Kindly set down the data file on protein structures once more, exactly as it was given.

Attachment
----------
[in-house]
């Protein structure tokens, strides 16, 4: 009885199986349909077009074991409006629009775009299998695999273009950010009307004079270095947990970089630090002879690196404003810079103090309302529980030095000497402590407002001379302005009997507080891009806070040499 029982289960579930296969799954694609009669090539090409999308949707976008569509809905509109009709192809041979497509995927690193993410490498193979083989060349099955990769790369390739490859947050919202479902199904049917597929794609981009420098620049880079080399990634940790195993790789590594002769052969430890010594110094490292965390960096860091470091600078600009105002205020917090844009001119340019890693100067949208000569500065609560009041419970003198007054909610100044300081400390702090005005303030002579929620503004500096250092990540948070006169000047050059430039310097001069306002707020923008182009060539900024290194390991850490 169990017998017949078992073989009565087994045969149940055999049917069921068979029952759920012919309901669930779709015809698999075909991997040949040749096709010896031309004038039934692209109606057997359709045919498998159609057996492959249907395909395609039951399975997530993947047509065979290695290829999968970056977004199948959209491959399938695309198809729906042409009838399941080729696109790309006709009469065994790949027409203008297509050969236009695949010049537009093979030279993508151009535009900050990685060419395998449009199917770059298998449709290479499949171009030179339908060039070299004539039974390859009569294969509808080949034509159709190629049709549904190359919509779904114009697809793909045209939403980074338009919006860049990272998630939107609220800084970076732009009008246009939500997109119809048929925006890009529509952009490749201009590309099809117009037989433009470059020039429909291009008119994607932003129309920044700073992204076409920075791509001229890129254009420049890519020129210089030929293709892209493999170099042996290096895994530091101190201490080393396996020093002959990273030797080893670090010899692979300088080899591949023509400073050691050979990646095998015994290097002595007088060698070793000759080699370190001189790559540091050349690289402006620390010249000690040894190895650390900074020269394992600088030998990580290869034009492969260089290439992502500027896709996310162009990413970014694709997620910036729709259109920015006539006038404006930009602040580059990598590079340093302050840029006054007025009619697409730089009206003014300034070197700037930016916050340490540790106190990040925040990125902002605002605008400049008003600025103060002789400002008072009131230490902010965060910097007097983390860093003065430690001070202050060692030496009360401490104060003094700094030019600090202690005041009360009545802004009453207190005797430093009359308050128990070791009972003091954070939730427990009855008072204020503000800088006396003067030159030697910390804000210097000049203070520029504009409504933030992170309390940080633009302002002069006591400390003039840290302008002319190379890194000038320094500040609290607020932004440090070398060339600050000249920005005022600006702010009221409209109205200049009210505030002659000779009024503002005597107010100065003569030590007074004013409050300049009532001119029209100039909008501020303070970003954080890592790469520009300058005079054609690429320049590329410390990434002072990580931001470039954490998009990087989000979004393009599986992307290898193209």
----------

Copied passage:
[in-house]
């Protein structure tokens, strides 16, 4: 009885199986349909077009074991409006629009775009299998695999273009950010009307004079270095947990970089630090002879690196404003810079103090309302529980030095000497402590407002001379302005009997507080891009806070040499 029982289960579930296969799954694609009669090539090409999308949707976008569509809905509109009709192809041979497509995927690193993410490498193979083989060349099955990769790369390739490859947050919202479902199904049917597929794609981009420098620049880079080399990634940790195993790789590594002769052969430890010594110094490292965390960096860091470091600078600009105002205020917090844009001119340019890693100067949208000569500065609560009041419970003198007054909610100044300081400390702090005005303030002579929620503004500096250092990540948070006169000047050059430039310097001069306002707020923008182009060539900024290194390991850490 169990017998017949078992073989009565087994045969149940055999049917069921068979029952759920012919309901669930779709015809698999075909991997040949040749096709010896031309004038039934692209109606057997359709045919498998159609057996492959249907395909395609039951399975997530993947047509065979290695290829999968970056977004199948959209491959399938695309198809729906042409009838399941080729696109790309006709009469065994790949027409203008297509050969236009695949010049537009093979030279993508151009535009900050990685060419395998449009199917770059298998449709290479499949171009030179339908060039070299004539039974390859009569294969509808080949034509159709190629049709549904190359919509779904114009697809793909045209939403980074338009919006860049990272998630939107609220800084970076732009009008246009939500997109119809048929925006890009529509952009490749201009590309099809117009037989433009470059020039429909291009008119994607932003129309920044700073992204076409920075791509001229890129254009420049890519020129210089030929293709892209493999170099042996290096895994530091101190201490080393396996020093002959990273030797080893670090010899692979300088080899591949023509400073050691050979990646095998015994290097002595007088060698070793000759080699370190001189790559540091050349690289402006620390010249000690040894190895650390900074020269394992600088030998990580290869034009492969260089290439992502500027896709996310162009990413970014694709997620910036729709259109920015006539006038404006930009602040580059990598590079340093302050840029006054007025009619697409730089009206003014300034070197700037930016916050340490540790106190990040925040990125902002605002605008400049008003600025103060002789400002008072009131230490902010965060910097007097983390860093003065430690001070202050060692030496009360401490104060003094700094030019600090202690005041009360009545802004009453207190005797430093009359308050128990070791009972003091954070939730427990009855008072204020503000800088006396003067030159030697910390804000210097000049203070520029504009409504933030992170309390940080633009302002002069006591400390003039840290302008002319190379890194000038320094500040609290607020932004440090070398060339600050000249920005005022600006702010009221409209109205200049009210505030002659000779009024503002005597107010100065003569030590007074004013409050300049009532001119029209100039909008501020303070970003954080890592790469520009300058005079054609690429320049590329410390990434002072990580931001470039954490998009990087989000979004393009599986992307290898193209």